“The dark side of statistics may become a trap, if the subject is not used professionally. Among the current wide use of data analytics and popularization of statistical tools, we need to know more about statistics and understand it deeper. It will help to avoid its dark side”, believes Prof. Dr. Patrick Planing from Stuttgart Hochschule für Technik, a partner University of Metropolia. He shared his views with the students of Master’s program in Business Informatics in a guest visit to Metropolia University of Applied Sciences.

## Traps of Statistics Typical of Media: Miscalculations

Statistics has gained a lot of credibility is society over the years. Readers of newspapers and popular journals are used to reading unusual, sometimes shocking news, and get easily convinced as soon as statistics is mentioned. In practice, however, a sloppy use of statics can lead to even fake news, when the concussions are drawn superficially, but positioned as if based on careful statistical analysis.

Consider this claim:

“The proportion of suicides in all deaths is highest among the people under 20 years with 25%, compared with 10% among 30-40 year olds, and less that 2% among over 70 year olds”.

Conclusion (wrong):

“So, the decision to commit a suicide decreases more and more with the age”.

Can we agree with this claim? If we look at it closer, there are many flows in this claim. First, there are no absolute numbers, which makes it unknown how many actually died in every age group. As a result, the current proportion cannot be correct since the death numbers in each groups are different. Also, there are no reasons indicated for the other deaths (they may be due to traffic accidents, diseases, etc), which makes the picture distorted, as there may be a growing number of other reasons for death in older age groups.

If such news are published in press, they look scientific, but the public should not be deceived. If we read this claim slowly, think of the context, and consider if this is possible at all, we can see that it cannot be correct, and does not allow to judge reliably about the behaviors of different age groups.

## More Traps for Media: Misinterpretations

There are many of such false news. One very famous example originated from a study conducted by Denmark, universities, that investigated which students complete and which drop their studies. The drop rate was up to 40% over the first year, so it was important to explore the reasons for this. The research group discovered a surprising and rather confusing result. They found a negative correlation between the drop rates and the drinking habits of students. But it was not the conclusions that comes immediately to mind (that drinking habits lead to drop outs), but the opposite. The surprise was that the regularly drinking students dropped less!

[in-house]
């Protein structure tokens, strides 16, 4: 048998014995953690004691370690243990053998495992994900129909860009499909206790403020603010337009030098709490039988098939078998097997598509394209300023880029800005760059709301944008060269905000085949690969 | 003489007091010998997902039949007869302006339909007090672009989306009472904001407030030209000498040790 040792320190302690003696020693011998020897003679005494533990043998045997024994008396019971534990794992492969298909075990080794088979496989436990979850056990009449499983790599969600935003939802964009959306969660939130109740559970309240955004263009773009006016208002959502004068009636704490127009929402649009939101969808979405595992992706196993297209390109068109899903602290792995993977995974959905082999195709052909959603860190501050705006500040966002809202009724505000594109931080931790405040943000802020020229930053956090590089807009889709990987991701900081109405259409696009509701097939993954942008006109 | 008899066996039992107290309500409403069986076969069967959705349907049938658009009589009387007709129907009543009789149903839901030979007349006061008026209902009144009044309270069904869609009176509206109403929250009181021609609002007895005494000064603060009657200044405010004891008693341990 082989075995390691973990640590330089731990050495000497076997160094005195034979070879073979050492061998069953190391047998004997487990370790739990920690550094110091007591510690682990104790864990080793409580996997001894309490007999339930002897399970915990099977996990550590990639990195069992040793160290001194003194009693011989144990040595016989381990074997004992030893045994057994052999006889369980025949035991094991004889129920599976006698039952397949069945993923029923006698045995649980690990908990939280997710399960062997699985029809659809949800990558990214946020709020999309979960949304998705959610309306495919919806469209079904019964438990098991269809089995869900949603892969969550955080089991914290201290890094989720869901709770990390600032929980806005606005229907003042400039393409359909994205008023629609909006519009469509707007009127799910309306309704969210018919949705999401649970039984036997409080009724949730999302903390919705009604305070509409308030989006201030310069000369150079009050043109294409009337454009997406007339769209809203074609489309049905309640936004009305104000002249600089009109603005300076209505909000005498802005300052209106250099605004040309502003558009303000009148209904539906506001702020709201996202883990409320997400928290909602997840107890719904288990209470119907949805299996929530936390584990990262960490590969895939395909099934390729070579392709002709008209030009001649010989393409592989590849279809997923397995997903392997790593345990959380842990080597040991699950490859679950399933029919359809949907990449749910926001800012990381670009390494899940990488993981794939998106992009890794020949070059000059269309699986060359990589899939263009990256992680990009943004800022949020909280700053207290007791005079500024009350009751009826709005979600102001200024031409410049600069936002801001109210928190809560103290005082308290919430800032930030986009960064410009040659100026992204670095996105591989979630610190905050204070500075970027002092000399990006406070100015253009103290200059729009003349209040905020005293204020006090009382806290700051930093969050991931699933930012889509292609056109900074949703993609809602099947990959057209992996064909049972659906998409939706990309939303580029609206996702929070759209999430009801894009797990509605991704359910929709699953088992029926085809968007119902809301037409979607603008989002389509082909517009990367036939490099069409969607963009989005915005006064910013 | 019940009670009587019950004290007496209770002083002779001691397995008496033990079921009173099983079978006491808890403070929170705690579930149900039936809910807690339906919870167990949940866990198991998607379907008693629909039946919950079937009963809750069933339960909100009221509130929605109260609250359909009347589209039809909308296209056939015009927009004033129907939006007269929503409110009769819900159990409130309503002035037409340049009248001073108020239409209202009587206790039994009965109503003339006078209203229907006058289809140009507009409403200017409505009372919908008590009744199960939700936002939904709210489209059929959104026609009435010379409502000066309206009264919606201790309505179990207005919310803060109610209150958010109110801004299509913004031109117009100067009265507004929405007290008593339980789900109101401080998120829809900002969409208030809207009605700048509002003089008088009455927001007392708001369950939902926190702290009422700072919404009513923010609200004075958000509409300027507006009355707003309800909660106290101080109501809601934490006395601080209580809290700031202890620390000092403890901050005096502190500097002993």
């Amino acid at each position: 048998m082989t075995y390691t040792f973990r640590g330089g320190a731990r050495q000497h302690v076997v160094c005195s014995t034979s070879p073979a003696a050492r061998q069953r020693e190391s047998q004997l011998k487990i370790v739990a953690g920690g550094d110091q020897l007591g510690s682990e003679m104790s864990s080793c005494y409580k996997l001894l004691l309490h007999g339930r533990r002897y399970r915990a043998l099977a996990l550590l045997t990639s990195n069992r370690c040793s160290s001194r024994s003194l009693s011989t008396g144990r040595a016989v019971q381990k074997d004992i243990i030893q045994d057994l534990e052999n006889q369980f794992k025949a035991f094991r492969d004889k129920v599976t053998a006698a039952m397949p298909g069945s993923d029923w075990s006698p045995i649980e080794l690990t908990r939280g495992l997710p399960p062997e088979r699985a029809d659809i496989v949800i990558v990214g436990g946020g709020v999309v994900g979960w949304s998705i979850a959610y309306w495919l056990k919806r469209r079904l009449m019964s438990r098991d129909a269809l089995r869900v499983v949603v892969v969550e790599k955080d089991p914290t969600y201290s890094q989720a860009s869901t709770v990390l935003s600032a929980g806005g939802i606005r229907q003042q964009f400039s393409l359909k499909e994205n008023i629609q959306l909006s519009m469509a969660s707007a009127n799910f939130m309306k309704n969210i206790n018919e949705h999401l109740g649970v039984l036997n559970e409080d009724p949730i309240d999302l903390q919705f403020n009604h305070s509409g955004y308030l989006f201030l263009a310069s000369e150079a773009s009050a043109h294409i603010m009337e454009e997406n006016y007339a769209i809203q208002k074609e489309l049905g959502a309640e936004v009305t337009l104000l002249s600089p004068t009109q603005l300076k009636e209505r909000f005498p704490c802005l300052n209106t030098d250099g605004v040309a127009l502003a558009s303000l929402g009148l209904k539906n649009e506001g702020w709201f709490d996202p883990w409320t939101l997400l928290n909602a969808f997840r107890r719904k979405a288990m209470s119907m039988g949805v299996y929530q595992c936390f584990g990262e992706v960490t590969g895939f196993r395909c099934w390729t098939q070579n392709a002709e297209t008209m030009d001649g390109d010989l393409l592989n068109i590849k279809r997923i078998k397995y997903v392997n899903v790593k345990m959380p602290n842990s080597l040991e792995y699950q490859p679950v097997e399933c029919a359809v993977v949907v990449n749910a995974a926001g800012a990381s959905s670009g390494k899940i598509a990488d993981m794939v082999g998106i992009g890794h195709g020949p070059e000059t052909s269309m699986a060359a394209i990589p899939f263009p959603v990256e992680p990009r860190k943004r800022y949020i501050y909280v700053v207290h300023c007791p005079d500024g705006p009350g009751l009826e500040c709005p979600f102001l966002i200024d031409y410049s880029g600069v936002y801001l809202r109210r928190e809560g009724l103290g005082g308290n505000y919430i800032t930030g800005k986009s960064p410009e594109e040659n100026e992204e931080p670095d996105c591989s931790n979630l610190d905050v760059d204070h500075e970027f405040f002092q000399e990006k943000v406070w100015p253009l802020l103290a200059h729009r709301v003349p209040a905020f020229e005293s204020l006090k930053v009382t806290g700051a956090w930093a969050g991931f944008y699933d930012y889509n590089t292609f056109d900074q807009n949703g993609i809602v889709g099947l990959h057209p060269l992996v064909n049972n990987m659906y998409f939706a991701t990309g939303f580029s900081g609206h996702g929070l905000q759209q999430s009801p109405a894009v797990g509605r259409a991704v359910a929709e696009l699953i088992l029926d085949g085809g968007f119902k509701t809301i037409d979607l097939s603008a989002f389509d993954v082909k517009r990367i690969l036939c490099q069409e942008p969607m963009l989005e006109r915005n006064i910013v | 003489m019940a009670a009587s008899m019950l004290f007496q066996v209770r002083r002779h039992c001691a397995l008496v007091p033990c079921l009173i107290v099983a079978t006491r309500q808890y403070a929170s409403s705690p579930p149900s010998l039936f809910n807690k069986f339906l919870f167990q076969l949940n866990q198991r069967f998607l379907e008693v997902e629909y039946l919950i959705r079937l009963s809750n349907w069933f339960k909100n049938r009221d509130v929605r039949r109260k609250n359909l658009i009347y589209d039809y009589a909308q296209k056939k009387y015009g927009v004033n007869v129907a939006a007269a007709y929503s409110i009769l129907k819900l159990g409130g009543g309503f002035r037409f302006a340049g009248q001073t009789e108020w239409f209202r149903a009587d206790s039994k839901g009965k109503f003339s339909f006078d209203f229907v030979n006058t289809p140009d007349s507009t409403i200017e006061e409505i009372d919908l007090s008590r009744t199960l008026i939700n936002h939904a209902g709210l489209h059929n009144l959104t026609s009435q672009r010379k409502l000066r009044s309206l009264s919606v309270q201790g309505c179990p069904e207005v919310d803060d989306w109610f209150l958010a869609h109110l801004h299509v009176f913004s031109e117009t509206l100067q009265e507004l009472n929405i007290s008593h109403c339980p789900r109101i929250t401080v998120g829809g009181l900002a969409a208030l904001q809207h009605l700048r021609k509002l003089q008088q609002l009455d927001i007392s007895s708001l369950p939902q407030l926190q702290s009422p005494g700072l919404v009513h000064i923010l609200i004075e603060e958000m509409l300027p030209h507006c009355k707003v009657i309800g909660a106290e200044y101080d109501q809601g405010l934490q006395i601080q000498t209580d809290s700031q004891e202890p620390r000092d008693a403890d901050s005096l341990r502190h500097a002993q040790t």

All world media shared these unbelievable news: the more you drink, the more successful you are in your studies! “Sober students are more likely to drop off” were the headings in many media. But could we really draw such a conclusion form this statistical study? No, we cannot.

First of all, this cannot be a conclusion but a hypothesis, as there may be other variables interfering into this correlation. In other words, it is not that “X correlates with Y”, but “X correlates with Z (a third variable), which correlates with Y”, and other variables may be missing from the analysis. For example, social occasions may contribute to completing the studies. Maybe, it is the active social life that helps success in the studies (the students, who did well, and did not drop, did not fear the exam, probably because they socialized with others). Since this statistical study did not look deeper into the habits, we just do not know. As statistics professionals know, correlation does not indicate any causality. In other words, the most likely explanation may not be the truth. True reasons may be many. A simple answer is to check carefully before making claims.

## Traps of Statistics for Professional Science: In Significance Level and Data Openness

However, even the correct process of interpreting the data can lead to wrong results that are seemingly based on correct statistics. If we look beyond popular media, there are still many underlying reasons (not only the fake news) why statistics can be “lying with the numbers”. It may happens, for example, if someone is trying to make sense of statistics – in any science, in biology, chemistry, economy etc. – without awareness of specific flaws that may be awaiting.

One of the reasons of flawed results in science, especially in the past, is the way how we do science. It often dictates wrong conclusions.